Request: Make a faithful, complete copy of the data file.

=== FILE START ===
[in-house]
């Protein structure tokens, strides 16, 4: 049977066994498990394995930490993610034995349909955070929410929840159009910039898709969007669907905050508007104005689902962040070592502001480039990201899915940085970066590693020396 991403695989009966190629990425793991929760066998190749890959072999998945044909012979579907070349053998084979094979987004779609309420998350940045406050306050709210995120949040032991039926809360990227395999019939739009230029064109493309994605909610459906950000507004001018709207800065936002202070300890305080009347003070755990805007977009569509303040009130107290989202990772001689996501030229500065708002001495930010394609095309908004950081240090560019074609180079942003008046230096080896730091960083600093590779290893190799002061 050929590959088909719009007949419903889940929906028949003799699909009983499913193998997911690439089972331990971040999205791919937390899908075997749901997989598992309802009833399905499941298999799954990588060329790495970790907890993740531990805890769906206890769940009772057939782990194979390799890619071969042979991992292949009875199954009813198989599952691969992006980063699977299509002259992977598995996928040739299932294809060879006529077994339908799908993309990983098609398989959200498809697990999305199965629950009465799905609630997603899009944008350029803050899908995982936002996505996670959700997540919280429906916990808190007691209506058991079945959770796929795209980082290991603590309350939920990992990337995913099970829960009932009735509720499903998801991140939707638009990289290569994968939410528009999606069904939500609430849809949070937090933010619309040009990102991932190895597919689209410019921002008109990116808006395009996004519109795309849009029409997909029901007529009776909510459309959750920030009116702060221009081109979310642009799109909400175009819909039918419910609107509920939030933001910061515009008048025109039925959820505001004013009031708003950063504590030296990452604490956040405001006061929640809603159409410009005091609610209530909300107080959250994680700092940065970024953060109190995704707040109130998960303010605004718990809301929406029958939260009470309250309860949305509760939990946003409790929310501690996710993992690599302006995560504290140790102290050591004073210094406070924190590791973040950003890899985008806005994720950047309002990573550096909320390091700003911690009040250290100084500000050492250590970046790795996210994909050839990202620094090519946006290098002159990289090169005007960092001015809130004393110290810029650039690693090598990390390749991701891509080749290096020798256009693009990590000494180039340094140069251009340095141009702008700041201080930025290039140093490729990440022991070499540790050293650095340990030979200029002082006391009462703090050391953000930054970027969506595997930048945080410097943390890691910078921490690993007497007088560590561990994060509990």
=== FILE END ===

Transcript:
[in-house]
């Protein structure tokens, strides 16, 4: 049977066994498990394995930490993610034995349909955070929410929840159009910039898709969007669907905050508007104005689902962040070592502001480039990201899915940085970066590693020396 991403695989009966190629990425793991929760066998190749890959072999998945044909012979579907070349053998084979094979987004779609309420998350940045406050306050709210995120949040032991039926809360990227395999019939739009230029064109493309994605909610459906950000507004001018709207800065936002202070300890305080009347003070755990805007977009569509303040009130107290989202990772001689996501030229500065708002001495930010394609095309908004950081240090560019074609180079942003008046230096080896730091960083600093590779290893190799002061 050929590959088909719009007949419903889940929906028949003799699909009983499913193998997911690439089972331990971040999205791919937390899908075997749901997989598992309802009833399905499941298999799954990588060329790495970790907890993740531990805890769906206890769940009772057939782990194979390799890619071969042979991992292949009875199954009813198989599952691969992006980063699977299509002259992977598995996928040739299932294809060879006529077994339908799908993309990983098609398989959200498809697990999305199965629950009465799905609630997603899009944008350029803050899908995982936002996505996670959700997540919280429906916990808190007691209506058991079945959770796929795209980082290991603590309350939920990992990337995913099970829960009932009735509720499903998801991140939707638009990289290569994968939410528009999606069904939500609430849809949070937090933010619309040009990102991932190895597919689209410019921002008109990116808006395009996004519109795309849009029409997909029901007529009776909510459309959750920030009116702060221009081109979310642009799109909400175009819909039918419910609107509920939030933001910061515009008048025109039925959820505001004013009031708003950063504590030296990452604490956040405001006061929640809603159409410009005091609610209530909300107080959250994680700092940065970024953060109190995704707040109130998960303010605004718990809301929406029958939260009470309250309860949305509760939990946003409790929310501690996710993992690599302006995560504290140790102290050591004073210094406070924190590791973040950003890899985008806005994720950047309002990573550096909320390091700003911690009040250290100084500000050492250590970046790795996210994909050839990202620094090519946006290098002159990289090169005007960092001015809130004393110290810029650039690693090598990390390749991701891509080749290096020798256009693009990590000494180039340094140069251009340095141009702008700041201080930025290039140093490729990440022991070499540790050293650095340990030979200029002082006391009462703090050391953000930054970027969506595997930048945080410097943390890691910078921490690993007497007088560590561990994060509990």